Thursday night saw the conclusion of the Europa League group stage. Chelsea and Arsenal had already breezed through, but the fates of Celtic and Rangers were both on the line. Each could have confirmed their progress with a draw, but neither managed to take a point. Steven Gerrard’s Rangers were largely on top against Rapid Wien, but were punished for failing to find a breakthrough when the hosts nicked a winner with five minutes to play. Celtic had a similarly unpleasant time against Red Bull Salzburg, losing 2-1. One of the goals conceded was absolutely nightmarish for stopper Craig Gordon, who could only find the Salzburg man with his attempted roll-out. However, Rosenborg did them a favour in the group’s other game: RB Leipzig were held to a draw, meaning Brendan Rodgers’ side escaped from the group. Elsewhere, Marseille ended a torrid group stage by getting two men sent off in a 3-1 home defeat to Apollon Limassol – the French side took just one point from their six matches.
Borussia Dortmund advanced as group winners from their Champions League group: no mean feat in a pool featuring Atletico Madrid. Their league form similarly shows no signs of letting up – they won yet again at the weekend, this time triumphing over Werder Bremen. The first goal was a piece of pure genius from a free kick. Reus and Guerreiro both stood over the ball; the Portuguese ran over it and darted down the channel, but when he was not picked out it looked as though the routine had gone wrong. However, it soon became clear what the two players had been in deep discussion about before the set piece. Guerreiro sprinted back to the ball from a new angle and whipped in a delightful cross for Alcacer, who gave the piece of ingenuity what it deserved by heading home emphatically. Reus, who looks reinvigorated this season after a succession of injury issues, got the second one for himself. A Max Kruse reply followed, but although all of this action happened in the first half the game ultimately ended 2-1. This means that Dortmund maintain their 9-point lead at the top of the Bundesliga, a very healthy margin as the halfway stage approaches.
Things are closer at the top in the Eredivisie, where Ajax trail current champions PSV by just two points. Every fixture is crucial in such a tight race, but the Amsterdam outfit have faced much sterner tests than that posed by bottom of the table De Graafschap. Ajax ran riot against the struggling side, eventually running out 8-0 winners. The talented Hakim Ziyech netted a hat-trick, and he was not the only one – more remarkably, Daley Blind also got on the scoresheet three times. Ziyech was the first to complete the hat-trick, so he probably has the technical claim on the match ball, but perhaps he might be kind enough to let Blind have this one: unsurprisingly, this was Blind’s first ever professional three-goal haul. This kept the pressure on PSV, who had earlier produced a 4-0 victory of their own against Heracles.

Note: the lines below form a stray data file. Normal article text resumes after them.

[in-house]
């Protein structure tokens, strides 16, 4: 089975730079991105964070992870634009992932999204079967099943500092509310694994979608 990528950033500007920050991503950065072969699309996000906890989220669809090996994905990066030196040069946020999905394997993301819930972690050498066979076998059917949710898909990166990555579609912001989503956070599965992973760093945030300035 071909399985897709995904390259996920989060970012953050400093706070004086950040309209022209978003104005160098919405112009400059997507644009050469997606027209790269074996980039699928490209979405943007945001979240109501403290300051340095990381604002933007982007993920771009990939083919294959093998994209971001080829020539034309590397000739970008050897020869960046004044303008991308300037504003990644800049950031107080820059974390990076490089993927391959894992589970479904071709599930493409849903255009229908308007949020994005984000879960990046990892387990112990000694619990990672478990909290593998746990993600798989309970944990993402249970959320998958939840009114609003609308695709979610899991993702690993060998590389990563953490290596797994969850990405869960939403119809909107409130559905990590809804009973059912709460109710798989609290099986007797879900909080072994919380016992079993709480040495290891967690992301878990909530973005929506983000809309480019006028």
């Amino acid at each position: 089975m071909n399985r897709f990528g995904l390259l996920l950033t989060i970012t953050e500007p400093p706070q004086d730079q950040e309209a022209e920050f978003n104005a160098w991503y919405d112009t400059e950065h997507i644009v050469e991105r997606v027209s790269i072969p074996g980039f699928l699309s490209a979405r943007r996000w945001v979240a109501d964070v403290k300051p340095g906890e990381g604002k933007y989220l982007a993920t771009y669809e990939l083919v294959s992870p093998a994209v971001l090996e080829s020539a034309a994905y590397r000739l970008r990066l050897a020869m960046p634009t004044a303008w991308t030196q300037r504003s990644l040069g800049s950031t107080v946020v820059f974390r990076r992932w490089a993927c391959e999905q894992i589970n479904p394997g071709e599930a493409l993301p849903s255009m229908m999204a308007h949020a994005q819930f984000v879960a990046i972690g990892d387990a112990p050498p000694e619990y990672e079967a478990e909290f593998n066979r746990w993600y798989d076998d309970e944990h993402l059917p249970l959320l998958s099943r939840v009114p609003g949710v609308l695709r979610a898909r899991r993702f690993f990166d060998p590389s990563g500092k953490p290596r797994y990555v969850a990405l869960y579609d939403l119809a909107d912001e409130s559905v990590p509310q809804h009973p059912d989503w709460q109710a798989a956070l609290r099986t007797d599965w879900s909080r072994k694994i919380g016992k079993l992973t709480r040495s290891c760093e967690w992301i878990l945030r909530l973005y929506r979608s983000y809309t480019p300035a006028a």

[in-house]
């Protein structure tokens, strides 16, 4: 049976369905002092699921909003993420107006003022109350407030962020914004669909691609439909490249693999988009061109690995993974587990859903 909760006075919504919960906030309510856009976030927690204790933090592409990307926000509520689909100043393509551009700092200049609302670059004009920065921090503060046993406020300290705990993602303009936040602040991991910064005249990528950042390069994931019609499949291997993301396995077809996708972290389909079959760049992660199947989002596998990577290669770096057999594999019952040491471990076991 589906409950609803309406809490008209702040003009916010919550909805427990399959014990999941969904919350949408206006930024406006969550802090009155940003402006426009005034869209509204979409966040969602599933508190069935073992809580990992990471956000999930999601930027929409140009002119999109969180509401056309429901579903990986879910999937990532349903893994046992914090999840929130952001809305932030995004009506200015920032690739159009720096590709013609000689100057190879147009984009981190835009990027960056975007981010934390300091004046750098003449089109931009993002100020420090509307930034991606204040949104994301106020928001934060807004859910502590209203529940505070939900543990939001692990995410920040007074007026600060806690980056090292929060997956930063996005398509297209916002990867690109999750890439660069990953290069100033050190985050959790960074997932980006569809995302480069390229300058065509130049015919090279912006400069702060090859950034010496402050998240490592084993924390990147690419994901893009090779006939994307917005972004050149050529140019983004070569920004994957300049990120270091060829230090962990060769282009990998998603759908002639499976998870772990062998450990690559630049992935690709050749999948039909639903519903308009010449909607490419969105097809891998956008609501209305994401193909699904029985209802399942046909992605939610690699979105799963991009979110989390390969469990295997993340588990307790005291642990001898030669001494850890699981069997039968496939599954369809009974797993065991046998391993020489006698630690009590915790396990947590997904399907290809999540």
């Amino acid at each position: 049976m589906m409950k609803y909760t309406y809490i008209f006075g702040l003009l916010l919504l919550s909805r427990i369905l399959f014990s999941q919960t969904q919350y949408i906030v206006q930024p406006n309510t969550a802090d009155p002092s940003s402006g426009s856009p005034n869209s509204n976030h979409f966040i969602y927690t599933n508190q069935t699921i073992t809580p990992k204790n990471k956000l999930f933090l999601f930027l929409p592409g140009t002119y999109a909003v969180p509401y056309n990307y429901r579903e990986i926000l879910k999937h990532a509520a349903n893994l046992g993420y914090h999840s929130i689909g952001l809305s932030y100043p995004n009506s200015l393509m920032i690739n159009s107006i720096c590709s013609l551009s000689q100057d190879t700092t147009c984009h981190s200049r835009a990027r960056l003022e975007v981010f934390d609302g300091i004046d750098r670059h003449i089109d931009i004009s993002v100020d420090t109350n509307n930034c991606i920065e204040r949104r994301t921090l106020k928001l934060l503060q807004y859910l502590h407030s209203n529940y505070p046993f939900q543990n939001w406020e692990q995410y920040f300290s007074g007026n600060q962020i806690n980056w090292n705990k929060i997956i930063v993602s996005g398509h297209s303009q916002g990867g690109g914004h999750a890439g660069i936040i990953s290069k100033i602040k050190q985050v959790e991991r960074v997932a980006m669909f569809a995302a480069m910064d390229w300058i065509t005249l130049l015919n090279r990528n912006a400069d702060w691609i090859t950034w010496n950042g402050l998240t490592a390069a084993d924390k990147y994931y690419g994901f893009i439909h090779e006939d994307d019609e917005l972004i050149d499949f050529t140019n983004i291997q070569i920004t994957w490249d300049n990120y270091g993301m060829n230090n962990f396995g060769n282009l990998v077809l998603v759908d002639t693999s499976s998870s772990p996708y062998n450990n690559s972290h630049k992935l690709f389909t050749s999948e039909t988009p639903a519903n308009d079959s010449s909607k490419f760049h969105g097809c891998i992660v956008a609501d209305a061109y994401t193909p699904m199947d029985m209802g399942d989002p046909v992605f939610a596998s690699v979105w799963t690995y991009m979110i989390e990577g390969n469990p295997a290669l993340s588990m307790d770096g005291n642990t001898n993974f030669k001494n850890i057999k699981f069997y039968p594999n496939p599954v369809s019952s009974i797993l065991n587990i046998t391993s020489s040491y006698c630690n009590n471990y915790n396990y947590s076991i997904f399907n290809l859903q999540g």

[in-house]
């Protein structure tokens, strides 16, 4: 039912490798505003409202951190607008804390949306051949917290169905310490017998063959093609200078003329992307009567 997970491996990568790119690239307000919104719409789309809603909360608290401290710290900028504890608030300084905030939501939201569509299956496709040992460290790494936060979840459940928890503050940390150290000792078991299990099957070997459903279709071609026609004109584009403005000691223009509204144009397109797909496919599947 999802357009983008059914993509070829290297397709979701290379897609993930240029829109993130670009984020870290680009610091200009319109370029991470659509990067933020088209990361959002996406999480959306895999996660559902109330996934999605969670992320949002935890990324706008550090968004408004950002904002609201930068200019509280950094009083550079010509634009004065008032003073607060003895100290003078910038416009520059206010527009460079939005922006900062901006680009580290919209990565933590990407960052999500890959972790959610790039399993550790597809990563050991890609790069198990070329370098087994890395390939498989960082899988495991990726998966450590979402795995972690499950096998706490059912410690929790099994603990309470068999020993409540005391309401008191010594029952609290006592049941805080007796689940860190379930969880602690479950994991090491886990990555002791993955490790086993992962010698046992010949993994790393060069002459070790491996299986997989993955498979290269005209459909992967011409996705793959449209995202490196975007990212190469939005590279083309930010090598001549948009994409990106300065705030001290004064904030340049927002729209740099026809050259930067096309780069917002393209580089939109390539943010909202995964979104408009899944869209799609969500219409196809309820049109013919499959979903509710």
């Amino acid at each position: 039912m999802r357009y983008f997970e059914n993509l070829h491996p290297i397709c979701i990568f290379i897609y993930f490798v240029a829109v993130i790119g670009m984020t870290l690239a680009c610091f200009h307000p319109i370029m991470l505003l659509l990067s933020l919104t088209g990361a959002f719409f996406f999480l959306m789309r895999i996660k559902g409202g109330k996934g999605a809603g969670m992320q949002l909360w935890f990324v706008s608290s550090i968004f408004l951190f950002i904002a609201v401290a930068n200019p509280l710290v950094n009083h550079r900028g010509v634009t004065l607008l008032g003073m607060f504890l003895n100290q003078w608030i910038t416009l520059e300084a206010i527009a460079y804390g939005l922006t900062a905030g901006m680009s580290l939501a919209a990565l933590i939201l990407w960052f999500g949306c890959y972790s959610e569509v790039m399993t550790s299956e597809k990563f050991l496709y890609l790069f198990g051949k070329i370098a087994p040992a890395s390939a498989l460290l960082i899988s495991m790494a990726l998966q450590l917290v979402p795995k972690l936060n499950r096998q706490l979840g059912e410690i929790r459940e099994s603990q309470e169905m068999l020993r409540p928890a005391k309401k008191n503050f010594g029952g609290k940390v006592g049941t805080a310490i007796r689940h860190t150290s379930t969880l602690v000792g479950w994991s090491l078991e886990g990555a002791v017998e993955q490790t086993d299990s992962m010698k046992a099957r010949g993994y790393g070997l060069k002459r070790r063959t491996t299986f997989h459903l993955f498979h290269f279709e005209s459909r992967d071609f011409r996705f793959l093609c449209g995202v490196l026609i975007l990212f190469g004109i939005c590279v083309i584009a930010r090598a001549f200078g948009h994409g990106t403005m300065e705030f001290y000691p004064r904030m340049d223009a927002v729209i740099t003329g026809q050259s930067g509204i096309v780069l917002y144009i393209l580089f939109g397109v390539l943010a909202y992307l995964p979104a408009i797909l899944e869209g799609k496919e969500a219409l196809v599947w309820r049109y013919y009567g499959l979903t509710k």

Perhaps Manchester United could have done with Blind still being at the club for their trip to Anfield. The Dutch defender never truly settled at Old Trafford, perhaps a victim of the managerial chopping and changing, but following a raft of injuries Mourinho’s back line had a definite makeshift look about it. The other notable news from the team-sheet was the absence of Paul Pogba: Mourinho left the mercurial French talent on the bench for this huge match. Whether or not he would have made a difference will never be known, but his exclusion did not prove to be a tactical masterstroke – Liverpool comprehensively outplayed their North-West rivals to break a home winless run against them stretching back five long years. It looked as though it might be another one of those days for a while; Sadio Mane’s opener, brilliantly assisted by Fabinho, had been cancelled out by Lingard following a rare Alisson error. Despite dominating, Liverpool could not re-take the lead until the 73rd minute. Klopp had the luxury of being able to call on Xherdan Shaqiri from the bench, and the Swiss continued to make his price tag look absurdly cheap by turning the game on its head. Mane danced along the touchline before his pull-back was diverted into Shaqiri’s path by the leg of De Gea, and the former Stoke man fired it in with the aid of a deflection. He had a second just seven minutes later to seal the victory – another deflection worked in his favour to fool De Gea. This sent Liverpool back to the top of the table, a spot which they had briefly
vacated after Manchester City beat Everton on Saturday. The two remarkable sides continue to pull away from the pack; Arsenal dropped further adrift this week with a 3-2 defeat to Southampton.